- Back pain.
- Mood disorders like bipolar disorder.
- Personality disorders like schizophrenia.
What to expect
For virtual visits, you’ll need to have access to the internet and a computer, tablet or smartphone. In some cases, healthcare providers might allow the option of using the telephone without video for your appointments, but most virtual appointments use video in some way.
The reason for this is because your healthcare provider may want to do a visual exam and look you over for rashes or other physical abnormalities. Sometimes, your provider may recommend that you make a follow-up appointment for an in-person test or exam, like getting your blood drawn, getting a sleep study or having a strep test, but this happens only when it’s most necessary. In most cases, for general, nonemergency primary care, a majority of virtual visits can be held entirely on the phone or through a smart device.
Before your virtual appointment, you’ll want to:
- Download a free app (like the MyClevelandClinic® app). These platforms are designed to be user-friendly. “It’s very straightforward,” reassures Dr. Rood. “And if you need help, most physicians’ offices will talk you through the setup over the phone.”
- Get the app up and running and fill out any pre-visit questionnaires before your scheduled appointment. That way, you can spend your virtual visit addressing your medical concerns.
Depending on where you’re receiving care, each individual institution may have their own app with varying features. But the general idea is to improve your user experience and minimize the sometimes-complicated process of getting medical attention and treatment.
“We’re not constrained by needing a physical space, we’re not constrained by the time it takes for a medical assistant to check you in, and there’s no travel time and no traditional waiting room with virtual visits,” says Dr. Rood
Companion apps like MyChart also offer a secure means of accessing your medical record. You can use these apps to keep track of your appointments and access test results, visit summaries and commonly asked questions.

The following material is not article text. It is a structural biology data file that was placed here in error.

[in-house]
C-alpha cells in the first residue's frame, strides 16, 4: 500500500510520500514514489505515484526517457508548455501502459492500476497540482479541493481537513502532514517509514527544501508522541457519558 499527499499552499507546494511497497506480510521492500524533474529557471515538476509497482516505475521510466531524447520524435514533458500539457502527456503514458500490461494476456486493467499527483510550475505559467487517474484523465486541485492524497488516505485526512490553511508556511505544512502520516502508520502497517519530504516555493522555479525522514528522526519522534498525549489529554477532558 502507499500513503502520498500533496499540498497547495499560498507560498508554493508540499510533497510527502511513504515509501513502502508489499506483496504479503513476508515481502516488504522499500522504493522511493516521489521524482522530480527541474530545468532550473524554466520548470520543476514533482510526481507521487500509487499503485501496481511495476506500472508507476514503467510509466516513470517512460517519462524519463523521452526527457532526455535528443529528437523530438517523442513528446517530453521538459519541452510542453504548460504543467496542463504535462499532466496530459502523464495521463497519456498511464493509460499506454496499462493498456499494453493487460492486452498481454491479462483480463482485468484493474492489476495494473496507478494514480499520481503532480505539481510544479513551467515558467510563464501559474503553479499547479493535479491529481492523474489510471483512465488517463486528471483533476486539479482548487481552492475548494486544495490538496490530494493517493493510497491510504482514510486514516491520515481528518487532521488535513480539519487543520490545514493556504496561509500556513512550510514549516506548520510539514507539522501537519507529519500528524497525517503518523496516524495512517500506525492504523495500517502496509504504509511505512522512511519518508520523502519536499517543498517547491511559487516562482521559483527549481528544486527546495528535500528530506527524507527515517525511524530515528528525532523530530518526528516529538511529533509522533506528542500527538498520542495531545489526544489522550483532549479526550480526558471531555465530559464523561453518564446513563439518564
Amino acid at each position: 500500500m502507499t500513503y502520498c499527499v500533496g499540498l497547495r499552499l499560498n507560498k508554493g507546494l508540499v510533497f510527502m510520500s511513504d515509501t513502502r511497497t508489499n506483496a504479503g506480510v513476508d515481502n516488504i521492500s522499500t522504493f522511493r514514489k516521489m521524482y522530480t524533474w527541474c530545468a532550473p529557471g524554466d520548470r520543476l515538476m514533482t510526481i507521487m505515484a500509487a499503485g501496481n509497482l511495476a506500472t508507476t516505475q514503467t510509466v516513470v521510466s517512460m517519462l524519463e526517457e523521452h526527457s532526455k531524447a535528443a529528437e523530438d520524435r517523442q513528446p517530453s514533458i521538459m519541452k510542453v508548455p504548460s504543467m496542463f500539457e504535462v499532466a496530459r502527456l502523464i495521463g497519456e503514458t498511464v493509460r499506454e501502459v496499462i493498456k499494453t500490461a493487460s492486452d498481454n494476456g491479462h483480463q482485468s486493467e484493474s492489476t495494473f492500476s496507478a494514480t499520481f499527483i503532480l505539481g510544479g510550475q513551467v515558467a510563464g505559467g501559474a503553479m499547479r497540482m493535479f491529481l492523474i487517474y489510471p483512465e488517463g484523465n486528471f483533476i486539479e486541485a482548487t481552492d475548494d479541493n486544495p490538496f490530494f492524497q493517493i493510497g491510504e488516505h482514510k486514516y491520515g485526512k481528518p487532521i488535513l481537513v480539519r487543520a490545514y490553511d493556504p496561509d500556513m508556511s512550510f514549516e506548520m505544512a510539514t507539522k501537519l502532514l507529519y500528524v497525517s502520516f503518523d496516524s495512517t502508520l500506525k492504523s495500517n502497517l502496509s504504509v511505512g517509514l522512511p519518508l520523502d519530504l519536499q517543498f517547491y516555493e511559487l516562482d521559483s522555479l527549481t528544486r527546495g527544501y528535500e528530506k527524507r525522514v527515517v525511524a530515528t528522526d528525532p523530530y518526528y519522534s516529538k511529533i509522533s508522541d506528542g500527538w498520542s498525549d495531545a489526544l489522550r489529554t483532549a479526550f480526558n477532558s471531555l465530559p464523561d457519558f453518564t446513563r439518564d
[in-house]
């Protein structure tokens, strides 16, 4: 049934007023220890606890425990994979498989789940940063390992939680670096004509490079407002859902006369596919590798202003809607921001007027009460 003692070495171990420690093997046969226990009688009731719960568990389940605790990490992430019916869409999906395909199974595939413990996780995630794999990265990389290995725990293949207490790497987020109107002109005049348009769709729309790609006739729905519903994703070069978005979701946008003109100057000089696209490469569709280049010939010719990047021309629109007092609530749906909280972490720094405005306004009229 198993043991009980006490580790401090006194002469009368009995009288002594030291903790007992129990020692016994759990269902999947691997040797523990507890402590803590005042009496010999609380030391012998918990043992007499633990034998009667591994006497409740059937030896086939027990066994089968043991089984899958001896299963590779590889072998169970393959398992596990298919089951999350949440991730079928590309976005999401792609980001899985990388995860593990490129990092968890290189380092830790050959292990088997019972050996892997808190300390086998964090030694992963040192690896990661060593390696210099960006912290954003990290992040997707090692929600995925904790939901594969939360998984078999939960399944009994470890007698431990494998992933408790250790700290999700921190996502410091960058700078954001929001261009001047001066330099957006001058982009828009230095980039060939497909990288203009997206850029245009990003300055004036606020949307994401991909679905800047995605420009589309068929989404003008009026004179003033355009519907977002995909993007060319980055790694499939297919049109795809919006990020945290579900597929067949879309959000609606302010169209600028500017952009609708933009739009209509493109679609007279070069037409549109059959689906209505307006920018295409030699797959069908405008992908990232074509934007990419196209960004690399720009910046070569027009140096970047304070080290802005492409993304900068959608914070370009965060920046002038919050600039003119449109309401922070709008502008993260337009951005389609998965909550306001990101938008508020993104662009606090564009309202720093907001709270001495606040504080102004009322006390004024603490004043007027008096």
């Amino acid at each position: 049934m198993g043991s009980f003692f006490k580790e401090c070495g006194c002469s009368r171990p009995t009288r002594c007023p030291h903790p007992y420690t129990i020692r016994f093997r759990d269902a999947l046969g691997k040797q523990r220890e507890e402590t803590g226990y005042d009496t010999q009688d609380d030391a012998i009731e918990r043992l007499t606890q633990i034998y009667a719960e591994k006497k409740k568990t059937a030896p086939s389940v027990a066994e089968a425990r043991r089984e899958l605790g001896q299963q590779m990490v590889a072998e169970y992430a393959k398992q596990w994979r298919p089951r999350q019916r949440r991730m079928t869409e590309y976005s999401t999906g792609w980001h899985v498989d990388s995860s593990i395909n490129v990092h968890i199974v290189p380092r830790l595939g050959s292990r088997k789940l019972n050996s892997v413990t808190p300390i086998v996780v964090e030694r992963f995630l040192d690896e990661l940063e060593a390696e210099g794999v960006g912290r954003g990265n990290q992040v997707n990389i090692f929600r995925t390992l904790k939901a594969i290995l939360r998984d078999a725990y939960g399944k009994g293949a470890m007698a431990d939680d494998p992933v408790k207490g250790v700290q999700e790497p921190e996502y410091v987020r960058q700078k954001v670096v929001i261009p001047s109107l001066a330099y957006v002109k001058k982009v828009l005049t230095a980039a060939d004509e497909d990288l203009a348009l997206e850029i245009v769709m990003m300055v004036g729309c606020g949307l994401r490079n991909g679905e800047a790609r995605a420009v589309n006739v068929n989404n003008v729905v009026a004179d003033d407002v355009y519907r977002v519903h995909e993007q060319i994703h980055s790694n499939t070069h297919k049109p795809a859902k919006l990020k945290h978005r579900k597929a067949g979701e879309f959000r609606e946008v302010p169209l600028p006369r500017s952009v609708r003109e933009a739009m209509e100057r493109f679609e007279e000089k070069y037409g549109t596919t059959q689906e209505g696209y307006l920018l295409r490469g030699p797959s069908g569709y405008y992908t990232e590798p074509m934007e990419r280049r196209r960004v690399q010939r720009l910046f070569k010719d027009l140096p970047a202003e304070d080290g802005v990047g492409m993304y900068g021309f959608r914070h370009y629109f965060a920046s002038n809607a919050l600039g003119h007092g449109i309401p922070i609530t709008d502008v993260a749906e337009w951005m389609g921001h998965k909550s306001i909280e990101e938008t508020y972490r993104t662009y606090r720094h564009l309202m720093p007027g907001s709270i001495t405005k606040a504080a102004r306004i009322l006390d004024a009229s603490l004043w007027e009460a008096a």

You can also use these apps to send messages back and forth with your healthcare provider for any last-minute questions you have, to request refills on prescriptions and to schedule future appointments. This is especially helpful for people who are managing ongoing, chronic health conditions like high blood pressure, heart disease, diabetes and arthritis and need healthcare providers to monitor their symptoms or adjust their medication without ever having an in-person visit. And while there may be a nominal charge for this type of care, it’s relatively inexpensive when compared to an in-person visit.
“It’s worth talking to your primary care doctor or specialist to see if they can perform a virtual visit,” Dr. Rood encourages. “We can help our patients monitor their chronic conditions remotely.”
And between visits, you can even buy devices to use at home to measure your heart rate, blood pressure and weight. Some smart devices automatically upload the data to your medical chart for your provider to review, making that process even more manageable.
“Technology has really advanced in the past two or three years to allow us to do things we’ve never done before,” Dr. Rood notes.
Tips to make your virtual appointment go well
Just because you’re meeting with your healthcare provider over the screen doesn’t mean it has to be quick, cold or chaotic. Healthcare providers who offer virtual visits are able to give the same level of quality care you would receive if you were to come into an office in-person.